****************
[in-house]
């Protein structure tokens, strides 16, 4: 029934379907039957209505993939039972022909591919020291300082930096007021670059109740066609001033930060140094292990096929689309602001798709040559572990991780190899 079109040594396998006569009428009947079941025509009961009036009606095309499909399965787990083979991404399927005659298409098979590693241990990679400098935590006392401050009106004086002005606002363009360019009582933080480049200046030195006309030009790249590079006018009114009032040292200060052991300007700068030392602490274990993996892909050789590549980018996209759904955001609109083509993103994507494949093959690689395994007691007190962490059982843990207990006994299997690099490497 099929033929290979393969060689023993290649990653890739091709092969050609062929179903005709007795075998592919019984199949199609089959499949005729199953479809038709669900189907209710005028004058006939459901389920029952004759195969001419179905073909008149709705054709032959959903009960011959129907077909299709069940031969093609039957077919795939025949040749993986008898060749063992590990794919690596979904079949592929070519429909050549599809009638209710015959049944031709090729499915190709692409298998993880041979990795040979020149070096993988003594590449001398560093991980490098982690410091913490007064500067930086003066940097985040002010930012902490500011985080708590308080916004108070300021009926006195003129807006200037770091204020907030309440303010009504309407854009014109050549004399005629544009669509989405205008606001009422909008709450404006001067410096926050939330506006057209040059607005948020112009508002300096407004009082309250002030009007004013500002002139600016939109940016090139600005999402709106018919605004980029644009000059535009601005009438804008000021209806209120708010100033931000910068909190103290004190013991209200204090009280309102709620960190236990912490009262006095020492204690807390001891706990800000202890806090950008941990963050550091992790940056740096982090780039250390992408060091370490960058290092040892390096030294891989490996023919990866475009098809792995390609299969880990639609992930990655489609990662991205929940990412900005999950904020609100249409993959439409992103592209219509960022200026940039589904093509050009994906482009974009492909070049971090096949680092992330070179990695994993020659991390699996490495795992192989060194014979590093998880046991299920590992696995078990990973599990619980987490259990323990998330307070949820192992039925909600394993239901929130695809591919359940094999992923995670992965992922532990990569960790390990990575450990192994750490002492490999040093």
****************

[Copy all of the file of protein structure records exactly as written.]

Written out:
[in-house]
């Protein structure tokens, strides 16, 4: 029934379907039957209505993939039972022909591919020291300082930096007021670059109740066609001033930060140094292990096929689309602001798709040559572990991780190899 079109040594396998006569009428009947079941025509009961009036009606095309499909399965787990083979991404399927005659298409098979590693241990990679400098935590006392401050009106004086002005606002363009360019009582933080480049200046030195006309030009790249590079006018009114009032040292200060052991300007700068030392602490274990993996892909050789590549980018996209759904955001609109083509993103994507494949093959690689395994007691007190962490059982843990207990006994299997690099490497 099929033929290979393969060689023993290649990653890739091709092969050609062929179903005709007795075998592919019984199949199609089959499949005729199953479809038709669900189907209710005028004058006939459901389920029952004759195969001419179905073909008149709705054709032959959903009960011959129907077909299709069940031969093609039957077919795939025949040749993986008898060749063992590990794919690596979904079949592929070519429909050549599809009638209710015959049944031709090729499915190709692409298998993880041979990795040979020149070096993988003594590449001398560093991980490098982690410091913490007064500067930086003066940097985040002010930012902490500011985080708590308080916004108070300021009926006195003129807006200037770091204020907030309440303010009504309407854009014109050549004399005629544009669509989405205008606001009422909008709450404006001067410096926050939330506006057209040059607005948020112009508002300096407004009082309250002030009007004013500002002139600016939109940016090139600005999402709106018919605004980029644009000059535009601005009438804008000021209806209120708010100033931000910068909190103290004190013991209200204090009280309102709620960190236990912490009262006095020492204690807390001891706990800000202890806090950008941990963050550091992790940056740096982090780039250390992408060091370490960058290092040892390096030294891989490996023919990866475009098809792995390609299969880990639609992930990655489609990662991205929940990412900005999950904020609100249409993959439409992103592209219509960022200026940039589904093509050009994906482009974009492909070049971090096949680092992330070179990695994993020659991390699996490495795992192989060194014979590093998880046991299920590992696995078990990973599990619980987490259990323990998330307070949820192992039925909600394993239901929130695809591919359940094999992923995670992965992922532990990569960790390990990575450990192994750490002492490999040093």